Re: Destruction of All Humanity

From: micah glasser (
Date: Thu Dec 15 2005 - 12:29:57 MST

I suppose when dealing with issues of causality and efficacy we begin
dealing with issues of metaphysics in which more than one perspective can be
rationally taken. That said I guess the difference between what I am calling
a rational agent and a simple computational device like a thermostat lies in
the complexity of the modeling and desicion making faculty. The thermostat's
'model of reality' consists merely of a measurement of temperature and it's
action is restricted to the simple goal of maintaining a certain
temperature. So I suppose that this could be considered some form of
rational agency but what I meant was the ability to model the whole system
of physical reality with all of its complexity to the degree that the
environment could be manipulated in more sophisticated ways. So come to
think of it I guess you were right. Let me rephrase what I was calling a
rational agent as a rational agent with modelling powers equal to or greater
than that of a human.
As for the talk about emergent properties and 'top-down' causation I realize
that this claim is contentious and that evidence for this kind of causation
is mostly theoretical but I think that there is something to the claim that
causation can move in more than one direction so to speak. We tend to think
only in terms of linear causation and reductionism but there are many
reasons to believe that this way of thinking, while normally helpful, can
hinder a more in depth understanding of non-linear systems - such as the
human brain.
On 12/15/05, David Picon Alvarez <> wrote:
> From: "micah glasser" <>
> Let me clarify what I mean by 'rational agent' because I certainly am not
> talking about a thermostat. What I mean is any entity that acts on or
> through the environment using tools of any kind, by predicting a possible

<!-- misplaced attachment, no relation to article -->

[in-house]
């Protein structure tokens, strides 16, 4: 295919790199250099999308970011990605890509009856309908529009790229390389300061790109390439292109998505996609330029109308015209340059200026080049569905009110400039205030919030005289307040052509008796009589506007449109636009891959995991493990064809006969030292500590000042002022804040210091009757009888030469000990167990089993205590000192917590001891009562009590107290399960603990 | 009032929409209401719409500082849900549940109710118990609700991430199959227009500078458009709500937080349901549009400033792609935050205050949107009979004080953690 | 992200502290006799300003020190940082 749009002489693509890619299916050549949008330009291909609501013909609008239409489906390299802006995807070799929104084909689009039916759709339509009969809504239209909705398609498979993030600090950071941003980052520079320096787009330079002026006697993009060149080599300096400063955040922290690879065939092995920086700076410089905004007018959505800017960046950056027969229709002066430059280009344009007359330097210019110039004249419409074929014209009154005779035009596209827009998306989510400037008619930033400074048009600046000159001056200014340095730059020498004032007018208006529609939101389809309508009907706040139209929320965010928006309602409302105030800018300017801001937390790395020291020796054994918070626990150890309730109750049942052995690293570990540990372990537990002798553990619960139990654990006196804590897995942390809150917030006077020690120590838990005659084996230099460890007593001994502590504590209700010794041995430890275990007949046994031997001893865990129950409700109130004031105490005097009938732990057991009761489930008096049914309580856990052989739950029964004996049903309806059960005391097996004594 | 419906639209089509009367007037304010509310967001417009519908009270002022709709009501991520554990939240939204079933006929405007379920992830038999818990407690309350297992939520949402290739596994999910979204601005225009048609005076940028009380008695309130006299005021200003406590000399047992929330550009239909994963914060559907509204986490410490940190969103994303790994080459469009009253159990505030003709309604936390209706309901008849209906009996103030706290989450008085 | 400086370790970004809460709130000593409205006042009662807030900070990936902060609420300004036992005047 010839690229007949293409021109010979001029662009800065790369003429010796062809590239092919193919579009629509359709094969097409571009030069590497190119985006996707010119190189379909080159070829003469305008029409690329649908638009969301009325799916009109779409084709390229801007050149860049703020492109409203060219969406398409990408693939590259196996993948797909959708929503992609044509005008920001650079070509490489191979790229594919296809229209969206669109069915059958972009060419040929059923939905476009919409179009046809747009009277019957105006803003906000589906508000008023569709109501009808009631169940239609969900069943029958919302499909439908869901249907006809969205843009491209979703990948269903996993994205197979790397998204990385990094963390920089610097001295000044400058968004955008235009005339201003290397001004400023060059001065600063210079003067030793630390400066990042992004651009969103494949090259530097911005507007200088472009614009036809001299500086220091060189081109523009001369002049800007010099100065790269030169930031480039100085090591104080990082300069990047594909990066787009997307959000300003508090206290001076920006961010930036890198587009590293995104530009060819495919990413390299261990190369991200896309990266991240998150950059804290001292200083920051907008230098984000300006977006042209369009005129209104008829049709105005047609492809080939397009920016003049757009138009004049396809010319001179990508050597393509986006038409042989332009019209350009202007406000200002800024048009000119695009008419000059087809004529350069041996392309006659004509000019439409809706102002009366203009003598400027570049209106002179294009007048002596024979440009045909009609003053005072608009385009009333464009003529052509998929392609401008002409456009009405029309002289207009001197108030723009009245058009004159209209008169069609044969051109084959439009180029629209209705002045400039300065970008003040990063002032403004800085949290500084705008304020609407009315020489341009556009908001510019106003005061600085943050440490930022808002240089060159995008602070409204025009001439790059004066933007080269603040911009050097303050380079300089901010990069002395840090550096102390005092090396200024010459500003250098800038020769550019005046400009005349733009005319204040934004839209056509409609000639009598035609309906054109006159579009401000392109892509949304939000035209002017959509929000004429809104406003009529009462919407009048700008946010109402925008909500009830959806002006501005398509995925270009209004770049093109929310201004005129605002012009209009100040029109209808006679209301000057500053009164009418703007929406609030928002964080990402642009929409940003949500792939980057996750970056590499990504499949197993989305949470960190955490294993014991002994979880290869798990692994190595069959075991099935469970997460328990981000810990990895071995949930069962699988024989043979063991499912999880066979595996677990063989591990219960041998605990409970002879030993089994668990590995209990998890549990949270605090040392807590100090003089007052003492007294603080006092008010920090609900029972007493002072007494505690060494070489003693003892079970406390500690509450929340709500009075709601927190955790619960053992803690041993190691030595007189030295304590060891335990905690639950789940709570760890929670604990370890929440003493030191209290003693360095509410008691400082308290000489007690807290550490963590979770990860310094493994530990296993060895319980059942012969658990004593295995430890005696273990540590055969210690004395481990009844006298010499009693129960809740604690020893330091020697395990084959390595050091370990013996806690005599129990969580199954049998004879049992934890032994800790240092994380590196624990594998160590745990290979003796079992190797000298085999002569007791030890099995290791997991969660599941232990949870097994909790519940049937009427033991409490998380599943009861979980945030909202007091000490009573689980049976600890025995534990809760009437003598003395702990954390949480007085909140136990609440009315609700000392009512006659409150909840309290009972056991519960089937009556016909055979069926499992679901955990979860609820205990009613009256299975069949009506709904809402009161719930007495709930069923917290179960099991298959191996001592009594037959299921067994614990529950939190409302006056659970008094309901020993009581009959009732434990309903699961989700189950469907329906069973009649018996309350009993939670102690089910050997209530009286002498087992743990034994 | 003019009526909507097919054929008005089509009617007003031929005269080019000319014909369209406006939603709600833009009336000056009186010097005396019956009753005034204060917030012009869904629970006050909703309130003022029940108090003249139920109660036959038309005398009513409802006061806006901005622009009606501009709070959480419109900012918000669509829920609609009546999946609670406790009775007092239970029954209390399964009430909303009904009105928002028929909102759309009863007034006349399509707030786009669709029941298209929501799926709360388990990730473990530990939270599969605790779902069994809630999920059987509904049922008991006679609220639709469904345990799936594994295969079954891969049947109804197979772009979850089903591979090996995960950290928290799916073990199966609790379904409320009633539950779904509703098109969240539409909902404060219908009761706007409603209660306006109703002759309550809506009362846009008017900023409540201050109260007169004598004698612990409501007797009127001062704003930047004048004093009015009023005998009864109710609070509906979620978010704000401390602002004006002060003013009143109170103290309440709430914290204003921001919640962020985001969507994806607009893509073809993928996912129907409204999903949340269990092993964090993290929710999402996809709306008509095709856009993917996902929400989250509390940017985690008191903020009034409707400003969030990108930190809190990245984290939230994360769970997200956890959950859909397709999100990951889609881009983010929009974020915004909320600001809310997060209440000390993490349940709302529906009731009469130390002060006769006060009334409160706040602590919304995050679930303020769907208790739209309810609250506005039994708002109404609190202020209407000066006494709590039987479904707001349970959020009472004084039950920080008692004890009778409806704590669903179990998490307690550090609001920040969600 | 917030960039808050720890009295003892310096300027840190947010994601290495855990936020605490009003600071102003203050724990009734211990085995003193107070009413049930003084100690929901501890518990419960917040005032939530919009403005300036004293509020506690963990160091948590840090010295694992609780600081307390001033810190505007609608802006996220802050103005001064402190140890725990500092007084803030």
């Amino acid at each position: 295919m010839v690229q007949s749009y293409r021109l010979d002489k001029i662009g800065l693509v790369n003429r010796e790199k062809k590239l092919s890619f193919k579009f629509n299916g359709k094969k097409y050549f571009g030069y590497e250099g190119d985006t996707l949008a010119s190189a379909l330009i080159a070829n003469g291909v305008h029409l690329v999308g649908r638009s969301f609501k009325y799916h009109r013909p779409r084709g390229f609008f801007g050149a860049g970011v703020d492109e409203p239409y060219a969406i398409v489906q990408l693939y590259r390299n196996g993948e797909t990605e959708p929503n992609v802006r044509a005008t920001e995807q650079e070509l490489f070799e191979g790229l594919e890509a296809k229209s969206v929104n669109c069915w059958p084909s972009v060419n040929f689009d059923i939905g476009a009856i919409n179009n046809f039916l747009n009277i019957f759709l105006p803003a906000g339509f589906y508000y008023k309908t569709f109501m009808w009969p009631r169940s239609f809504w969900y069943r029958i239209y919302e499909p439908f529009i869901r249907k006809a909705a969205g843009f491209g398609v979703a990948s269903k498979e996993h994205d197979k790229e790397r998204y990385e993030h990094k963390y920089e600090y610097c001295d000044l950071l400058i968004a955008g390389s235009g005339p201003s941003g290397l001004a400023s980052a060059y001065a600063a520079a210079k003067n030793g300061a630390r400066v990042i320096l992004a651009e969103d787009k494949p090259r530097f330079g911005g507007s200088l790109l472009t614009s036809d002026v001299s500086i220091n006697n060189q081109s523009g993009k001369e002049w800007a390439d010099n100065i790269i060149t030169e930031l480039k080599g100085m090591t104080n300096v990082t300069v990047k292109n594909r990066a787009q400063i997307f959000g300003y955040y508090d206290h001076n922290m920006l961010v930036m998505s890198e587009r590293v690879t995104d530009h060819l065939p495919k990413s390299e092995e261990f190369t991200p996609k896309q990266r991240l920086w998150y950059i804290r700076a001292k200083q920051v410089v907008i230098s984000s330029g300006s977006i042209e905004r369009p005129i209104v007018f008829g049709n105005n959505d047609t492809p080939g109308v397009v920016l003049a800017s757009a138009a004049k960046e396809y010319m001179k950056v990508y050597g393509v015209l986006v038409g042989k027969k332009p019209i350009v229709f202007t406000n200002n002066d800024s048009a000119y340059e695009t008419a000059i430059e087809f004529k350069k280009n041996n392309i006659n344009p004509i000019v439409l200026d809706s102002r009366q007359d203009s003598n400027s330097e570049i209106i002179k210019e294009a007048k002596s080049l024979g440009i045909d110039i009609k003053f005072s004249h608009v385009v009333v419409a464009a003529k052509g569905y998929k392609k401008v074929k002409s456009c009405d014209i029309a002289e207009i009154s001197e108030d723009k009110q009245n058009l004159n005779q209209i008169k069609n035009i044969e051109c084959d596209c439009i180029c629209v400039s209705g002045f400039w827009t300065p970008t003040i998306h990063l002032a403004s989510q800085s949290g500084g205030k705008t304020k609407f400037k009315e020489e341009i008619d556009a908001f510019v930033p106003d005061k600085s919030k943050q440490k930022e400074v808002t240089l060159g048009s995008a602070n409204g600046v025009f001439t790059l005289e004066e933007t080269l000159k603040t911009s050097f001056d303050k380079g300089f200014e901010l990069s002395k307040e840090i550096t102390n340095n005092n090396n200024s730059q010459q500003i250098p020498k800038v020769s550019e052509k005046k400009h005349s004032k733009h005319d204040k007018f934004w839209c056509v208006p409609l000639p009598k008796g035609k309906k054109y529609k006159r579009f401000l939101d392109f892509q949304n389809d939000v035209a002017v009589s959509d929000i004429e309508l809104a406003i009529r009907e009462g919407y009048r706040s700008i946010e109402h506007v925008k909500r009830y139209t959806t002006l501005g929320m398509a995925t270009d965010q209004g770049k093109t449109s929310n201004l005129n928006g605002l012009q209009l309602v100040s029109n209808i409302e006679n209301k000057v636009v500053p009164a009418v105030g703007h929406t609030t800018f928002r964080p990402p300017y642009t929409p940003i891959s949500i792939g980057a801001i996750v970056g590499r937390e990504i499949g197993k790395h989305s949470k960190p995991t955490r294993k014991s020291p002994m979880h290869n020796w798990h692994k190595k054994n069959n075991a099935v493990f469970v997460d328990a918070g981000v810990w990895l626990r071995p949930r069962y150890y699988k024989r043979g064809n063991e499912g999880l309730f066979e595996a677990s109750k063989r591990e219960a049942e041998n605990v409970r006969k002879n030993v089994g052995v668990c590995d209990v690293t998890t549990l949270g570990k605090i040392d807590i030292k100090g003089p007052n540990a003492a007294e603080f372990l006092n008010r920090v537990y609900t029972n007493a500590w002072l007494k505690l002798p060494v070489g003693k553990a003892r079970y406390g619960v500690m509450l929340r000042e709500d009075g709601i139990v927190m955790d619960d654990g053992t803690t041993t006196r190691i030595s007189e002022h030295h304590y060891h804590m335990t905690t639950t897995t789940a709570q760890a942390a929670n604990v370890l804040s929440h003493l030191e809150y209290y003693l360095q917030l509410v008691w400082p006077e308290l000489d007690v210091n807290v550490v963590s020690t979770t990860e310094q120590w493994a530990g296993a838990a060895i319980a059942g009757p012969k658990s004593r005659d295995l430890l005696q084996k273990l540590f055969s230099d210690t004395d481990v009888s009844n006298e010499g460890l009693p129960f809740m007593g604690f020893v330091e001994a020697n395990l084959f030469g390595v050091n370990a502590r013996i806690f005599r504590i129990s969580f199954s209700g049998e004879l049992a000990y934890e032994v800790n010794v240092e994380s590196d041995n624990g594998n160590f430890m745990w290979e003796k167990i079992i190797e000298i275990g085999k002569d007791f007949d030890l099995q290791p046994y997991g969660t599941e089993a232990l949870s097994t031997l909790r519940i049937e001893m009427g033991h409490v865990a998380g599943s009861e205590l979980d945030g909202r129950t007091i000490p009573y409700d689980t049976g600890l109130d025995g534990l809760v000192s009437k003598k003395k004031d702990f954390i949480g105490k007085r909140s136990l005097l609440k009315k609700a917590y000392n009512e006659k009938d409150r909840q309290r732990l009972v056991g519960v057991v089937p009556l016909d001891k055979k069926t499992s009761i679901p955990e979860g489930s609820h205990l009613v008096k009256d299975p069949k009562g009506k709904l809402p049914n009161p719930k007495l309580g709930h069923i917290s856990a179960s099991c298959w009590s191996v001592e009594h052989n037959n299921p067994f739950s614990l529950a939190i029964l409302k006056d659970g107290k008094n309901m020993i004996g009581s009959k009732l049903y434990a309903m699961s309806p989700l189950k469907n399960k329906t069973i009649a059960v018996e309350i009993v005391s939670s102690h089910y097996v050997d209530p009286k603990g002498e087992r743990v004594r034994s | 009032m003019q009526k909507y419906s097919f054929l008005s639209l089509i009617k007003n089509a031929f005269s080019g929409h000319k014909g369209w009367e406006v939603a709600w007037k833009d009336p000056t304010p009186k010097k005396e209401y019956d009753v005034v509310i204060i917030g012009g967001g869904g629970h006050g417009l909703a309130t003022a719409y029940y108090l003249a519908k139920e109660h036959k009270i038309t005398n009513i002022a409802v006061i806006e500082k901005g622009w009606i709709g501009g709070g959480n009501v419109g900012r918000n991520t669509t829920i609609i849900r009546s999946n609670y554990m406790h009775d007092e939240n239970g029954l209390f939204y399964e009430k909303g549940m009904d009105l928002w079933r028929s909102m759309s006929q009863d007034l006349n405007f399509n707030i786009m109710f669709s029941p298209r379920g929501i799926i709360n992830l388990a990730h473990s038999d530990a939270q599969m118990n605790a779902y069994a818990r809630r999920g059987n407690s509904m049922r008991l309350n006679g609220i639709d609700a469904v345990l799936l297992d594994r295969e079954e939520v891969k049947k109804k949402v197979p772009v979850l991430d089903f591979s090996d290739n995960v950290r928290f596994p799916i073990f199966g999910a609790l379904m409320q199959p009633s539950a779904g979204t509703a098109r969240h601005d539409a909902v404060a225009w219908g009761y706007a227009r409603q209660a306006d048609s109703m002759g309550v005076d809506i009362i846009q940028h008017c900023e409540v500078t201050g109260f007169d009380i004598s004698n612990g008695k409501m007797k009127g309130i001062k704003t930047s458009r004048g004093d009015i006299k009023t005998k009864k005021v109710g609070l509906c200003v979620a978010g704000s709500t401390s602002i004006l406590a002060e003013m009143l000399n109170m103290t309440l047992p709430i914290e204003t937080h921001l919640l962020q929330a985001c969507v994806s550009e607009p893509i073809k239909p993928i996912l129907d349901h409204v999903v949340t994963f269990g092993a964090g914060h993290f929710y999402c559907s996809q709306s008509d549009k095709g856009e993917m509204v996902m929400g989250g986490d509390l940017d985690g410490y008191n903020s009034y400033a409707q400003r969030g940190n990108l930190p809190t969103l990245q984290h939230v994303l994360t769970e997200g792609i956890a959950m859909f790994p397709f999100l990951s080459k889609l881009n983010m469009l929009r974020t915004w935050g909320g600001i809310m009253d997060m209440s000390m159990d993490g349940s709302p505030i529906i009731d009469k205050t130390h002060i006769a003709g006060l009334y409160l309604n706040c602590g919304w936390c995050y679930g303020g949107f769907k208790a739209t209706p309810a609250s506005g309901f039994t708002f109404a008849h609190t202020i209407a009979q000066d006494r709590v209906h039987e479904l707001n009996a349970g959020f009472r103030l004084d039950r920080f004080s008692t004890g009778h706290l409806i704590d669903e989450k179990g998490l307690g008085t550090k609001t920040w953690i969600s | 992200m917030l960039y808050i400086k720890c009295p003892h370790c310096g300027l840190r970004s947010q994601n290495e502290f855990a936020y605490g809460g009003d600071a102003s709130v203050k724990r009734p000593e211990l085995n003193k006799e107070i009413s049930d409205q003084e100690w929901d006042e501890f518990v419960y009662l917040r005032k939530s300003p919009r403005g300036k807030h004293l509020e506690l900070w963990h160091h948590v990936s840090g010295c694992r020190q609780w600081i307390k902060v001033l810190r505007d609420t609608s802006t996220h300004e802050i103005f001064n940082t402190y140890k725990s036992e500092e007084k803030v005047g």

> future state of affairs and acting to realize the possible state of fairs
> which most closly aproximates the nearest goal at hand. That nearest goal
> should also be in service to a highest goal. The more rational the agent
> the
> further into the future that super-goal is projected. I stipulate that
> greater freedom must be part of that super-goal for any rational agent
> This looks to me like a thermostat. It acts on the environment through
> tools
> (electric output) in order to achieve goals (maintain the temperature in
> balance) and it has a model of the environment (if it activates certain
> outputs heat will occur and temperature will rise, if it deactivates them
> heat will stop occurring and temperature will lower). It can predict that
> whence it turns on the heating it will become hotter. True, it may be
> wrong
> (heat might be disipating faster than it is produced) but agents aren't
> perfect.
> Please explain what makes a thermostat not an agent.
> You also said:
> has power becasue it is able to lacate its powers of causality from a
> higher
> state of emergent properties which function as 'top down' locust of
> causation. This is in distinction to the only other form of agency which
> is
> the 'bottom-up' causality which opereates according to the lowest level of
> complexity in the cosmological systtem and determines the outcome of that
> system. I hope I have made myself clear on this but I realize I am
> probably
> just confusing your simple picture.
> Please clarify. I'm tempted to call that statement content-free but maybe
> you do mean something.
> --David.

I swear upon the alter of God, eternal hostility to every form of tyranny
over the mind of man. - Thomas Jefferson

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